Stations of Home Alone: Can a Filthy Animal Have a Soul?

Station 1: “He may be a filthy animal, but you can’t say he doesn’t have a soul.”

‘Steve Jobs’ and the Ghosts of Apple Past

Jobs’ incessant pursuit of technological perfection presents a picture of how expertise, craftsmanship, and passion can often serve as masks for deep insecurities.

Zealots of Violence: ‘Sicario’ Creates a World That’s Thrilling, Dark & Our Own

Sicario is one of the best, most thrilling films of the year.

The Late Night Wars & the Culture Wars: What Colbert and Fallon Can Teach Us

The Late-Night Wars just might hold the key to the culture wars, as Colbert debuts his new version of The Late Show while managing to stay friendly with his late-night TV competition.

As Pale as Snow: The Publicly Private Faith of Comedian Jim Gaffigan

Jim Gaffigan’s normal, everyday approach to faith just might be his most profound content.

‘Better Call Saul’: What Makes a Man?

The central theme of ‘Better Call Saul’—Jimmy’s (later Saul) struggle with his identity as a man—takes the show to its loftiest heights.

We Are Not Things: Why ‘Mad Max: Fury Road’ Is More than Just a Great Action Movie

For all its depictions of depravity, ‘Mad Max: Fury Road’ offers us a world worth fighting for.

What ‘The Jinx’ Gets Right About Our Desire for Closure

The Jinx offers us a chance to revel in this primitive longing for closure. It sweeps us away in the euphoria of a microscopic eschaton—feelings that are at once ancient, universal, and, I believe, quite spiritual.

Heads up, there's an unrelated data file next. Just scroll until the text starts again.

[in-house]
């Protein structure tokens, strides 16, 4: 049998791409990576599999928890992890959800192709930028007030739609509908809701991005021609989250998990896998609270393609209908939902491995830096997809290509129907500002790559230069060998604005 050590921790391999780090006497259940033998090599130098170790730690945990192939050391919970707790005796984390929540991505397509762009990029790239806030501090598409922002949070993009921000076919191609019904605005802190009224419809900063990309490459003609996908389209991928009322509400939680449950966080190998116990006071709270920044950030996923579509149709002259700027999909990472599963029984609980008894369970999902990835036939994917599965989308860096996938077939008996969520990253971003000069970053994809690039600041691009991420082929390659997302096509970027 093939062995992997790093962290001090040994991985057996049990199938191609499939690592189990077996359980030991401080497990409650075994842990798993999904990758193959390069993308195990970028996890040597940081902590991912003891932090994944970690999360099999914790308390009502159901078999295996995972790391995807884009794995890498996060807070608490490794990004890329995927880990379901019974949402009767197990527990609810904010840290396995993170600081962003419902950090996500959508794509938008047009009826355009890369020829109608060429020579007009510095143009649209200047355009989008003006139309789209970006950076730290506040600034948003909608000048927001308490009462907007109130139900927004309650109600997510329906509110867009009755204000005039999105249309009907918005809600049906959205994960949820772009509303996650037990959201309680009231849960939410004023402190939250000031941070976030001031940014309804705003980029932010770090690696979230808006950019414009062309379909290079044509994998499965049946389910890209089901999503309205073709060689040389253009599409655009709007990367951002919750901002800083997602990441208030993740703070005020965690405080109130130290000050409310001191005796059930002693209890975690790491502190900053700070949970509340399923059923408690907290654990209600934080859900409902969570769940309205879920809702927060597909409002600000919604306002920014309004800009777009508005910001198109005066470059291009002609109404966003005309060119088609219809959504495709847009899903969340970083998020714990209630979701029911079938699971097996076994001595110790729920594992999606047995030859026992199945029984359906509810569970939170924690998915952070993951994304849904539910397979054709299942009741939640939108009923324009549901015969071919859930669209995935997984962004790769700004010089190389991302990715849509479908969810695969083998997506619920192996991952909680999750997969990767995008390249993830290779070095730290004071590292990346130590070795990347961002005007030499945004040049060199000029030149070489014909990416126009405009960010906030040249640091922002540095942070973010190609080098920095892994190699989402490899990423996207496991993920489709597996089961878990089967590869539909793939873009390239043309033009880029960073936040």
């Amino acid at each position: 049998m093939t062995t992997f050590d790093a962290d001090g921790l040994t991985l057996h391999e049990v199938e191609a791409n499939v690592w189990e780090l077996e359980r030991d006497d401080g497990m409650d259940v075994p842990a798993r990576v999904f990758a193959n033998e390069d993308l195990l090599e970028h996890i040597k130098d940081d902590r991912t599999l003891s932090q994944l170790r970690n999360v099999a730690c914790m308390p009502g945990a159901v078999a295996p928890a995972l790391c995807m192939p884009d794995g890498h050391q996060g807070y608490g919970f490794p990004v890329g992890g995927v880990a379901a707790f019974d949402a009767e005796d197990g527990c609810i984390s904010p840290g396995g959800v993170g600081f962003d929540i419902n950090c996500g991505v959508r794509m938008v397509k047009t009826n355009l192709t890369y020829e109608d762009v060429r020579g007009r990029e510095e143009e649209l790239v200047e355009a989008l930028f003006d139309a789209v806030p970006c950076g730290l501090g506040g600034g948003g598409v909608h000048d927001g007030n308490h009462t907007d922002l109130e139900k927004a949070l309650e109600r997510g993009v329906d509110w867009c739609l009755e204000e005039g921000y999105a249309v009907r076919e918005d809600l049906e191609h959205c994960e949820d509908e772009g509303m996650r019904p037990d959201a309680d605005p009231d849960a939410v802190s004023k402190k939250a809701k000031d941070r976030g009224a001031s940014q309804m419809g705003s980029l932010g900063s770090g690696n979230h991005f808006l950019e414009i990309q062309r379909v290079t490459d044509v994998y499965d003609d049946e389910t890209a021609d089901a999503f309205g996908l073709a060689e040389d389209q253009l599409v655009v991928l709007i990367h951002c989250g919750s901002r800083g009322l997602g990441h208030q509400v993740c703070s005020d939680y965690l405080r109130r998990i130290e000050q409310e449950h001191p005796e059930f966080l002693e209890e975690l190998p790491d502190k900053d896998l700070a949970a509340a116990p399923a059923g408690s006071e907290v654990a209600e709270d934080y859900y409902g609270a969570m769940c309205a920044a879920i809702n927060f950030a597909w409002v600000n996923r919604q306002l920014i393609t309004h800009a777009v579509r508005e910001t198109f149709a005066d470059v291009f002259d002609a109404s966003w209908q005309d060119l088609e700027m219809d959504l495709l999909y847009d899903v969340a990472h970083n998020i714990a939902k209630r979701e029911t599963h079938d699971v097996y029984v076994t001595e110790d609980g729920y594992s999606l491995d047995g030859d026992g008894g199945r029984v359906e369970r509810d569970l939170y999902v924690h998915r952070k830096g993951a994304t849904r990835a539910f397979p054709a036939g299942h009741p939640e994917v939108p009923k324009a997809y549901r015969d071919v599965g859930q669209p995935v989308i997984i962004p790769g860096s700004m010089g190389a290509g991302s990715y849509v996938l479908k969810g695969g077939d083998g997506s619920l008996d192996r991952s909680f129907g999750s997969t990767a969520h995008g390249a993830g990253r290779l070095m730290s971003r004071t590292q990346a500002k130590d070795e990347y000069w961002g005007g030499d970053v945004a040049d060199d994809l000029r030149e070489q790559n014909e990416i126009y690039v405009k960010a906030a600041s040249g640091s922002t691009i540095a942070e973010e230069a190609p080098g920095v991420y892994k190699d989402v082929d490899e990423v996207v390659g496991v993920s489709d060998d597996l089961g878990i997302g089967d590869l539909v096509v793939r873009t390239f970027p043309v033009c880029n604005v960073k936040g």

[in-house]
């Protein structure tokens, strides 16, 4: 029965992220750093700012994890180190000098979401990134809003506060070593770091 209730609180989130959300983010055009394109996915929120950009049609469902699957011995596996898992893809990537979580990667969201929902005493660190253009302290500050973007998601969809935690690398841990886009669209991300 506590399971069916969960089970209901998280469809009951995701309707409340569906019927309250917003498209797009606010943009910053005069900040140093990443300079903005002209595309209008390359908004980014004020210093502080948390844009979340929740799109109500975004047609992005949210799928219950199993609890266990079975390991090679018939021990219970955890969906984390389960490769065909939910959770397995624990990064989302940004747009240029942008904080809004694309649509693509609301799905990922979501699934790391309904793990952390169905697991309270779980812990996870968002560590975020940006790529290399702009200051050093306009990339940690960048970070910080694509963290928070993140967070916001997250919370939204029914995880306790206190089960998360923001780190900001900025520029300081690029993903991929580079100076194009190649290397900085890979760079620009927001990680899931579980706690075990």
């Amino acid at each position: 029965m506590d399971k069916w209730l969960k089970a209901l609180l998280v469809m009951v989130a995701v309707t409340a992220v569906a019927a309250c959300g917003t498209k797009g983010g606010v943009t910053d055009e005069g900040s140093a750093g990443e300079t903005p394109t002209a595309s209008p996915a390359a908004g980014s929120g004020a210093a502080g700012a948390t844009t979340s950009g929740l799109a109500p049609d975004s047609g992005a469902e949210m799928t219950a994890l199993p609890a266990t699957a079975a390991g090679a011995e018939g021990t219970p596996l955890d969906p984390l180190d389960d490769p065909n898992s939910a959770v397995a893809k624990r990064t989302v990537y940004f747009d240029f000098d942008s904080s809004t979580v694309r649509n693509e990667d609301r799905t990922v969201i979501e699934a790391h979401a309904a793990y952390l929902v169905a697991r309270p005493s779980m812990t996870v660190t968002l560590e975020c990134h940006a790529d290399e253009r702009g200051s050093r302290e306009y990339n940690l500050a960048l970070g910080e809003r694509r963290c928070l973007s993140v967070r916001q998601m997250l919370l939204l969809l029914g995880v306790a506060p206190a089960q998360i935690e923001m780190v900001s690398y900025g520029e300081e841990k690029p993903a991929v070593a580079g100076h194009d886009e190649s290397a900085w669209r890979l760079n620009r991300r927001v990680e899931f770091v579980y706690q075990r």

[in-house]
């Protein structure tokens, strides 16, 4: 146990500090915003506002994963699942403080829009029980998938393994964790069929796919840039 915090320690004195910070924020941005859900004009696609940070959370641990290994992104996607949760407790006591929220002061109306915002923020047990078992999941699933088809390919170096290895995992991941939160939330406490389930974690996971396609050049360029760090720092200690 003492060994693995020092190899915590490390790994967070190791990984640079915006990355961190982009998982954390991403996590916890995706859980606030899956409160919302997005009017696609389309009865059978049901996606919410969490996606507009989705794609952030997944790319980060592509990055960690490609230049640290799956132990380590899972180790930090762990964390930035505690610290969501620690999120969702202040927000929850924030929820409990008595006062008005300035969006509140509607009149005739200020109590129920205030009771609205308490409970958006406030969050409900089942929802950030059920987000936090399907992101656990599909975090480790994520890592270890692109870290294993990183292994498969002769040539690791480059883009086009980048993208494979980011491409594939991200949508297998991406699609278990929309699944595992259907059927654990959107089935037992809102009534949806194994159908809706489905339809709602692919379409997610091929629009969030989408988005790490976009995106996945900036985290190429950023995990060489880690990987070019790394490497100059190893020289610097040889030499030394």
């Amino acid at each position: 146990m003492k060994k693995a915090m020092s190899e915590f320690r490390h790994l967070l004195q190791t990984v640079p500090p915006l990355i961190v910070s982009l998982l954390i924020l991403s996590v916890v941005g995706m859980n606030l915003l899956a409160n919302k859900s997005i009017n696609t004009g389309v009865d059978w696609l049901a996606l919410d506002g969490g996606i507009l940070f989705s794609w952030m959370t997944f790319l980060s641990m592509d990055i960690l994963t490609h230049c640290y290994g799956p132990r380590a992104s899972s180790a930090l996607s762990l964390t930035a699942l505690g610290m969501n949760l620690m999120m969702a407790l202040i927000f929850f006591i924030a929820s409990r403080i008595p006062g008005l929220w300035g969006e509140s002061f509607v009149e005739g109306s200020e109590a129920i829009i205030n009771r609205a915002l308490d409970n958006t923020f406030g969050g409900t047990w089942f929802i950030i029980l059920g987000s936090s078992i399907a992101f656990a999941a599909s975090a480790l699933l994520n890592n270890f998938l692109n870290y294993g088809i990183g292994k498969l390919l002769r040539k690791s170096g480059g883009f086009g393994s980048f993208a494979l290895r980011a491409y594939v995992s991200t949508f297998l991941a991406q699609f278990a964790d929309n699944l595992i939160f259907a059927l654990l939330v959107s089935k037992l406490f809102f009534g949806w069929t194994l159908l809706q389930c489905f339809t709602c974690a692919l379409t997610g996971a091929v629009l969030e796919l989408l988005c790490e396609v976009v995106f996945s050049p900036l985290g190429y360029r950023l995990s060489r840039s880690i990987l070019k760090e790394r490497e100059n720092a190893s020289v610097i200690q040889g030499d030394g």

Cinema’s Dismal Look at the American Dream

Nightcrawler, Gone Girl, and Foxcatcher all explore the potentials and liabilities of pursuing the American dream, pressing us to consider when the attainment of personal aspirations and achievements lead to the exploitation of others.

“As It Is in Heaven” and Why You’re Closer to a Cult than You Think

As It Is in Heaven is about more than a doomsday cult. It’s a story about humanity’s longing for hope, acceptance, and community.

Look to the Heavens: Interstellar and the Relativity of Our Perspective

Inside the Metal Box: “Fury” Goes Where Most War Films Won’t

Fury is less about battle and more about how battle consumes its participants.

Believe Me: A Christian Film that Looks Inward

Believe Me quietly pushes its audience to assess at what point one can become so attached to Christian culture that it keeps them from Christ.

Putting Story Before Agenda: A Conversation with the Director of “Believe Me”

“What we’re trying to push with this movie is that as Christians, you cannot approach making movies with an agenda in mind.”

Take Up Your Calvary: Wretchedness and Grace in McDonagh’s New Film

Calvary begins with a quote from St. Augustine. Small white letters fade onto a black screen, light surrounded by immersible darkness. The epitaph reads, “Do not despair; one of the thieves was saved. Do not presume; one of the thieves was damned.”

Sex, Marriage, and the Prosperity Sex Gospel: A Review of The Virgins

The Virgins moves past Christians clichés by building them into something new and charming.